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October 15, 2004

EU countries vote US "most charitable nation"

By Ross Thomas

The United States was declared the winner of the Europe-wide first annual "Most Charitable Nation on Earth" competition yesterday.

The US won the multinational competition in a landslide, beating second-place Sweden by ten votes from the 30-member panel.

"We extend our hearty congratulations to the people of the United States," said the MCNE Committee spokesman Jacques Ferenti. "This kind of overwhelming result is indicative of the degree of respect for American altruism felt all around Europe."

The judges cited the 2000 election of President George W. Bush as a major factor in their decision.

"It's heartwarming to see that in America, that bastion of capitalistic selfishness, a special person can be elected president," said Hazmi Ahmed, a member of the awards committee.

The judges said that, in their opinion, the citizens of none of the other countries considered would allow a mentally deficient individual to become head of state.

"That just shows you what kind people Americans are," said Ferenti. "Mr Bush is clearly not really suitable for the job -- not really suitable for any job, if we're honest -- but they permit him to rise to the very top of their political system. It's touching."

The American public should be commended, read the MCNE press release, for its kind-hearted gesture in not only tolerating the election of a "patently intellectually subnormal human being," but actively encouraging it by voting for him in large numbers.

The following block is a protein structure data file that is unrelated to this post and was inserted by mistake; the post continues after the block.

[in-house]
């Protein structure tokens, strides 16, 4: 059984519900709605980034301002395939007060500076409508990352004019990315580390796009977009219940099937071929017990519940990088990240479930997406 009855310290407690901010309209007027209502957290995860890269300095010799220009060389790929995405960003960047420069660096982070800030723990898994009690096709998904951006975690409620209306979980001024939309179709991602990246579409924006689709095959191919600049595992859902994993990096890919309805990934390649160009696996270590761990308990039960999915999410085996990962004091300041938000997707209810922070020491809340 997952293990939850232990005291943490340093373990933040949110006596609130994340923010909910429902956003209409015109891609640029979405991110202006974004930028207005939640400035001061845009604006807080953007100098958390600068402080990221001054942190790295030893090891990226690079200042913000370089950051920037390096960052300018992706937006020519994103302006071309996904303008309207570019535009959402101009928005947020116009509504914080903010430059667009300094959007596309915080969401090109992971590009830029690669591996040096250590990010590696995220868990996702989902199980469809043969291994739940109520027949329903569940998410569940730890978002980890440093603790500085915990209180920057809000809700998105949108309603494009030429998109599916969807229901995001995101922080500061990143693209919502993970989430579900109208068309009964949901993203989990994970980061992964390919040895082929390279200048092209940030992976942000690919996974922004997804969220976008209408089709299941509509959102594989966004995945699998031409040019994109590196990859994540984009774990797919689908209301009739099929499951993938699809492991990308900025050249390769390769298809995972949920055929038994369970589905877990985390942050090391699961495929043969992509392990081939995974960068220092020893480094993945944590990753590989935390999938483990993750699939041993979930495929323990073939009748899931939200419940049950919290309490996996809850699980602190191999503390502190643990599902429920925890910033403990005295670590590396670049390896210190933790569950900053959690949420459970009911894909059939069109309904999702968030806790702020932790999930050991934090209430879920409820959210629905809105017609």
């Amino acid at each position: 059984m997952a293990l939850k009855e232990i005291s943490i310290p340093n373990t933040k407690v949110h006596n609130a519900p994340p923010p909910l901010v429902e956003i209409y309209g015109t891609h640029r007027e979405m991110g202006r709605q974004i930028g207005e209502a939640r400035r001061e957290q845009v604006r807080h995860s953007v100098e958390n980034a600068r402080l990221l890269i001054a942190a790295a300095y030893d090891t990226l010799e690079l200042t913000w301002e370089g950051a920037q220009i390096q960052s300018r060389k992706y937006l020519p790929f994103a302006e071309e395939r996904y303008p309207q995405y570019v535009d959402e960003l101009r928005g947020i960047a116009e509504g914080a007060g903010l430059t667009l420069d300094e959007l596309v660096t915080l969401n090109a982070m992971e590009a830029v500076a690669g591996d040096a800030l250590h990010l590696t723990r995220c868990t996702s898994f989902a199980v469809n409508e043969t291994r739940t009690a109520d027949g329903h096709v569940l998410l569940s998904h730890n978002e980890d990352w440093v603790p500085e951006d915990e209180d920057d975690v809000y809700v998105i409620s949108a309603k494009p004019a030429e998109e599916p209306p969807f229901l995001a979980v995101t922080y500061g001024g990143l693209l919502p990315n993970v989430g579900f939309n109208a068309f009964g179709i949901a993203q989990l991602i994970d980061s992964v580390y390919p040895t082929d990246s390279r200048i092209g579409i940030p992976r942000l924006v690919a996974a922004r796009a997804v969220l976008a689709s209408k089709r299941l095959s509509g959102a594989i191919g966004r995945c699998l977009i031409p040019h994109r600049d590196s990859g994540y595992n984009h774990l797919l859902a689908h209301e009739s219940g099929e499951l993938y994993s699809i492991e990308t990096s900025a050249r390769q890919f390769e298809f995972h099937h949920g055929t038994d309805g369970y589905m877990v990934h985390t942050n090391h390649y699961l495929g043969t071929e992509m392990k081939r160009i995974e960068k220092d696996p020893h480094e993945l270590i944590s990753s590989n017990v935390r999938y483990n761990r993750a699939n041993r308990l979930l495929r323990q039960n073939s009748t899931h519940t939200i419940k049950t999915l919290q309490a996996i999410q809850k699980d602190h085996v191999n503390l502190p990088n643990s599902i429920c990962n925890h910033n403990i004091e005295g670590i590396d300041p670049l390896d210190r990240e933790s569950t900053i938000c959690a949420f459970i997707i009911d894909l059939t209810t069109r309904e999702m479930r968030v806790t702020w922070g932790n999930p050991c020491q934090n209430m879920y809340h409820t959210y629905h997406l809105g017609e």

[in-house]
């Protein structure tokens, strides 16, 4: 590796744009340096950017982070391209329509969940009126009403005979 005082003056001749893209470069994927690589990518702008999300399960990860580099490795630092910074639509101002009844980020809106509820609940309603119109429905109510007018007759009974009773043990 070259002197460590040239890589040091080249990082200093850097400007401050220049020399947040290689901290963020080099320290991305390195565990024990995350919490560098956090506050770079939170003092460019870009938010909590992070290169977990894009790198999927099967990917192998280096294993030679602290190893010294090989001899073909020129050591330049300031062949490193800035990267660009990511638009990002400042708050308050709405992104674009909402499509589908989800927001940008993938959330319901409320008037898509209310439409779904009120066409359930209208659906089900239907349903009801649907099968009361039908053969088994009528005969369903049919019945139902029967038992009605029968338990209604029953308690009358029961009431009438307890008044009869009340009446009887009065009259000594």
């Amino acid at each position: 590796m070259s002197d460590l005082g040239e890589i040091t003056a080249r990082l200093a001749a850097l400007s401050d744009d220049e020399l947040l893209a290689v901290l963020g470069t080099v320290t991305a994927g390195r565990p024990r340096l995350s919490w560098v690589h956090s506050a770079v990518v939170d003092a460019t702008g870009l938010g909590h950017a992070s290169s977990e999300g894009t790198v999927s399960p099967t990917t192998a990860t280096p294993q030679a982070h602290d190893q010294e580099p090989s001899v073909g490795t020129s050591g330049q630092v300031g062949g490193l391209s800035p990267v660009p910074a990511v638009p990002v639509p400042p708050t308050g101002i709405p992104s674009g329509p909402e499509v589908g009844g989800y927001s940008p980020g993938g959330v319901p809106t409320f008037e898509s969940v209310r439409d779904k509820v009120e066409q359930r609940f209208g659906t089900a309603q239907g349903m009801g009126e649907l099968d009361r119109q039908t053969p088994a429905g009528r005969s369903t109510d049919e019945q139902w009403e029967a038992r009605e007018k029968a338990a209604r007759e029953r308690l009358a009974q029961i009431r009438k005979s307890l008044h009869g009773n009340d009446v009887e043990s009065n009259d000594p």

One of those Bush voters expressed delight that her altruism has finally been recognized.

"I thought it was sweet that a guy who's more or less on the same cerebral level as a wolverine still had ambitions for the most important job in the world," said Margaret Baxter, 49, of Tampa Bay, Fla. "That's really why I voted for him. You have to encourage people like that. Even retards should dream."

"Sorry, I mean differently able people," she added.

Al Gore, the Democratic presidential nominee who was defeated by Bush in a nail-biting 68-day-long race to the finish four years ago, said he is pleased to have played a small part in the American nation's receiving this honor.

"When I wrote the first draft of my final concession speech I included a part about it, which I subsequently removed," he said. "It went something like: 'While I strongly disagree with the court's decision, I accept it, and am pleased that a man who would lose a battle of wits with that guy from Rainman, a man who can barely dress himself, a man with the slightest grasp of the English language or, indeed, any concept more complex than sitting motionless for hours in a soft chair while singing gently to himself, finally overcame the shameful discrimination experienced by all such woefully imbecilic creatures and was able to assume control of the most powerful country on the planet.' Something like that."

President Bush was unable coherently to comment yesterday.

3 Comments:

At October 16, 2004 at 3:01 a.m. , Anonymous Anonymous said...

It's good to see someone finally appreciating Bush's differently-abledness.

 
At October 16, 2004 at 12:30 p.m. , Blogger Polunatic said...

If only Stockwell Day could have been as successful as GWB Canada would truly be able to join the world of nations.

 
At October 16, 2004 at 1:42 p.m. , Blogger Ross Thomas said...

Hahahaha so true. Bad for Canada. Great for bloggers.

 

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